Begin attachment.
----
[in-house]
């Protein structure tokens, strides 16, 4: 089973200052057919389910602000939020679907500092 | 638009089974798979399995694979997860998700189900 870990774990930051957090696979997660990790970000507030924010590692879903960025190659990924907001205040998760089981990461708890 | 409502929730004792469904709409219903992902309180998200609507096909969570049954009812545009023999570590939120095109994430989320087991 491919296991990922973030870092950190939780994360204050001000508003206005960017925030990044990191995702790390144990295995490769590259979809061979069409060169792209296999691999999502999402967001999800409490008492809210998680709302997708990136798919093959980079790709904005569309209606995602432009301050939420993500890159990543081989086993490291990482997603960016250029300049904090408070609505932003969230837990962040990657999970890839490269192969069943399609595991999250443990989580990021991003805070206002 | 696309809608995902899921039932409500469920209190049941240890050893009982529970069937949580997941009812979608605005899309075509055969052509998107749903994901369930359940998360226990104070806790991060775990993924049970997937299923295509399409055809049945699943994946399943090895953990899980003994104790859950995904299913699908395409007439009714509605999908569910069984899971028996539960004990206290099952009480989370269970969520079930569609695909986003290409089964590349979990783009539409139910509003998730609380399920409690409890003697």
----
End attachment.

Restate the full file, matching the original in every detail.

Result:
[in-house]
């Protein structure tokens, strides 16, 4: 089973200052057919389910602000939020679907500092 | 638009089974798979399995694979997860998700189900 870990774990930051957090696979997660990790970000507030924010590692879903960025190659990924907001205040998760089981990461708890 | 409502929730004792469904709409219903992902309180998200609507096909969570049954009812545009023999570590939120095109994430989320087991 491919296991990922973030870092950190939780994360204050001000508003206005960017925030990044990191995702790390144990295995490769590259979809061979069409060169792209296999691999999502999402967001999800409490008492809210998680709302997708990136798919093959980079790709904005569309209606995602432009301050939420993500890159990543081989086993490291990482997603960016250029300049904090408070609505932003969230837990962040990657999970890839490269192969069943399609595991999250443990989580990021991003805070206002 | 696309809608995902899921039932409500469920209190049941240890050893009982529970069937949580997941009812979608605005899309075509055969052509998107749903994901369930359940998360226990104070806790991060775990993924049970997937299923295509399409055809049945699943994946399943090895953990899980003994104790859950995904299913699908395409007439009714509605999908569910069984899971028996539960004990206290099952009480989370269970969520079930569609695909986003290409089964590349979990783009539409139910509003998730609380399920409690409890003697």